“RKN is embarrassingly bad at blocking Telegram, so most people keep using it without any intermediaries,” said Ilya Andreev, COO and co-founder of Vee Security, which has been providing a proxy service to bypass the ban. Currently, it is supporting up to 2 million users simultaneously, although this is a relatively small proportion considering Telegram has around 14 million users in the country (and, likely, more considering all the free publicity it’s been getting).

As we described earlier this week, the reason so many IP addresses are getting blocked is because Telegram has been using a technique that allows it to “hop” to a new IP address when the one that it’s using is blocked from getting accessed by RKN. It’s a technique that a much smaller app, Zello, had also resorted to using for nearly a year when the RKN announced its own ban.

Zello ceased its activities when RKN got wise to Zello’s ways and chose to start blocking entire subnetworks of IP addresses to avoid so many hops, and Amazon’s AWS and Google Cloud kindly asked Zello to stop as other services also started to get blocked. So, when Telegram started the same kind of hopping, RKN, in effect, knew just what to do to turn the screws.

So far Telegram’s cloud partners have held strong and have not taken the same route, although getting its own services blocked could see Google’s resolve tested at a new level.

Some believe that one outcome could be the regulator playing out an elaborate game of chicken with Telegram and the rest of the internet companies that are in some way aiding and abetting it, spurred in part by Russia’s larger profile and how such blocks would appear to international audiences.

“Russia can’t keep blocking random things on the Internet,” Andreev said. “Russia is working hard to make its image more alluring to foreigners in preparation for the World Cup,” which is taking place this June and July. “They can’t have tourists coming and realising Google doesn’t work in Russia.”

 

We’ll update this post and continue to write on further developments as we learn more.

Can data science save social media?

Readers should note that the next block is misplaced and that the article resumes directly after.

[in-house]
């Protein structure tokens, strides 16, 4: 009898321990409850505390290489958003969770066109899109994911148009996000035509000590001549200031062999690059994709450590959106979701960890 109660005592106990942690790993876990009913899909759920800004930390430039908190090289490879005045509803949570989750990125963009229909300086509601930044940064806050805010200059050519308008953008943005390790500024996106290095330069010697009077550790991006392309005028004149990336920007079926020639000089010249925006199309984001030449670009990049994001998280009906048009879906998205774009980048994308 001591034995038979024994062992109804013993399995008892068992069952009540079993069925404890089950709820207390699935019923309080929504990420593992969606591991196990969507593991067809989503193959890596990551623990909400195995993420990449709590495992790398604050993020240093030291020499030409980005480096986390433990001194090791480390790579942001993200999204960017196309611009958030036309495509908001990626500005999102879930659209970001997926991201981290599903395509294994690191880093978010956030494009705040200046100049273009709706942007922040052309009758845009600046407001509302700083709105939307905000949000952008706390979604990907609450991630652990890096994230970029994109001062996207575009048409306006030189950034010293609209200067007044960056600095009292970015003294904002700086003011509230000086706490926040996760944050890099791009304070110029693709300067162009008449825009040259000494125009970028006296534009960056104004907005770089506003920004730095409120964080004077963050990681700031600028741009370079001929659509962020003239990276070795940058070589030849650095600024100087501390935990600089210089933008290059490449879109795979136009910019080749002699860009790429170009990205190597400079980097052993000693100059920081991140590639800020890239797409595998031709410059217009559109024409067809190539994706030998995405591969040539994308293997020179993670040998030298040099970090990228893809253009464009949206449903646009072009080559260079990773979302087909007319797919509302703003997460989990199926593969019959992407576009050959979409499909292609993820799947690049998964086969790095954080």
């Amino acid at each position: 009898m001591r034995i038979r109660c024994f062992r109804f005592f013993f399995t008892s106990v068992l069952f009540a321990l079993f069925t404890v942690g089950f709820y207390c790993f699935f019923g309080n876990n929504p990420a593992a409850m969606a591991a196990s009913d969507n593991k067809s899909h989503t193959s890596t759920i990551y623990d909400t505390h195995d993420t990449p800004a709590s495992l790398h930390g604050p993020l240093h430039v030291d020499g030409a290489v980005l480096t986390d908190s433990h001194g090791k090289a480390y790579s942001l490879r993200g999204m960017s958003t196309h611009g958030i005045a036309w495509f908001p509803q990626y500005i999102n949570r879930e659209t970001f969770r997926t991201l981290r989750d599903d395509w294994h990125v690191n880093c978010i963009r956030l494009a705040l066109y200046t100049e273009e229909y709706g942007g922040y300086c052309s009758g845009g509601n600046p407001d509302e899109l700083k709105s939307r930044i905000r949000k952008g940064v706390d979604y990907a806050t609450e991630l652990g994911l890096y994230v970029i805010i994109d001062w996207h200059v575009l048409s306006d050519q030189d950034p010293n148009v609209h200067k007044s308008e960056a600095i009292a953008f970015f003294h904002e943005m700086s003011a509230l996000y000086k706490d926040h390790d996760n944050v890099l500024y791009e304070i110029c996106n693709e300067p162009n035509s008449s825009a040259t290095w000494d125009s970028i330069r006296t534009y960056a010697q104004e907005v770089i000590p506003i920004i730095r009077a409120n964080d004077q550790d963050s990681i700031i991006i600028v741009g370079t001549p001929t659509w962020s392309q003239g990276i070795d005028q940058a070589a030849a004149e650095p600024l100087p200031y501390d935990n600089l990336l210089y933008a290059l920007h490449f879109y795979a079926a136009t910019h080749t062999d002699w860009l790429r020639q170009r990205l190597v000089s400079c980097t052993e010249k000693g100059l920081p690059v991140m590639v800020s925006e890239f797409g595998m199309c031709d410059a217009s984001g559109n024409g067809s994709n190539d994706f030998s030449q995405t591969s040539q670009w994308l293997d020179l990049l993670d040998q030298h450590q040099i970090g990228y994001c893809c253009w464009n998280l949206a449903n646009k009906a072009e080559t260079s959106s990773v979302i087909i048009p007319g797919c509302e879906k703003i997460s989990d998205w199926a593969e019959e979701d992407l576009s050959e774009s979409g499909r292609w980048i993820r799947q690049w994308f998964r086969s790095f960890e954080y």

The unfettered internet is too often used for malicious purposes and is frequently woefully inaccurate. Social media — especially Facebook — has failed miserably at protecting user privacy and blocking miscreants from sowing discord.

That’s why CEO Mark Zuckerberg was just forced to testify about user privacy before both houses of Congress. And now governmental regulation of Facebook and other social media appears to be a fait accompli.

At this key juncture, the crucial question is whether regulation — in concert with Facebook’s promises to aggressively mitigate its weaknesses — will correct the privacy abuses and continue to fulfill Facebook’s goal of giving people the power to build transparent communities, bringing the world closer together?

The answer is maybe.

What has not been said is that Facebook must embrace data science methodologies initially created in the bowels of the federal government to help protect its two billion users. Simultaneously, Facebook must still enable advertisers — its sole source of revenue — to get the user data required to justify their expenditures.

Specifically, Facebook must promulgate and embrace what is known in high-level security circles as homomorphic encryption (HE), often considered the “Holy Grail” of cryptography, and data provenance (DP). HE would enable Facebook, for example, to generate aggregated reports about its user psychographic profiles so that advertisers could still accurately target groups of prospective customers without knowing their actual identities.

Meanwhile, data provenance — the process of tracing and recording true identities and the origins of data and its movement between databases — could unearth the true identities of Russian perpetrators and other malefactors, or at least identify unknown provenance, adding much-needed transparency in cyberspace.

Both methodologies are extraordinarily complex. IBM and Microsoft, in addition to the National Security Agency, have been working on HE for years, but the technology has suffered from significant performance challenges. Progress is being made, however. IBM, for example, has been granted a patent on a particular HE method — a strong hint it’s seeking a practical solution — and last month proudly announced that its rewritten HE encryption library now works up to 75 times faster. Maryland-based ENVEIL, a startup staffed by the former NSA HE team, has broken the performance barriers required to produce a commercially viable version of HE, benchmarking millions of times faster than IBM in tested use cases.

How homomorphic encryption would help Facebook

HE is a technique used to operate on and draw useful conclusions from encrypted data without decrypting it, simultaneously protecting the source of the information. It is useful to Facebook because its massive inventory of personally identifiable information is the foundation of the economics underlying its business model. The more comprehensive the data sets about individuals, the more precisely advertising can be targeted.

HE could keep Facebook information safe from hackers and inappropriate disclosure, but still extract the essence of what the data tells advertisers. It would convert encrypted data into strings of numbers, do math with these strings, then decrypt the results to get the same answer it would if the data wasn’t encrypted at all.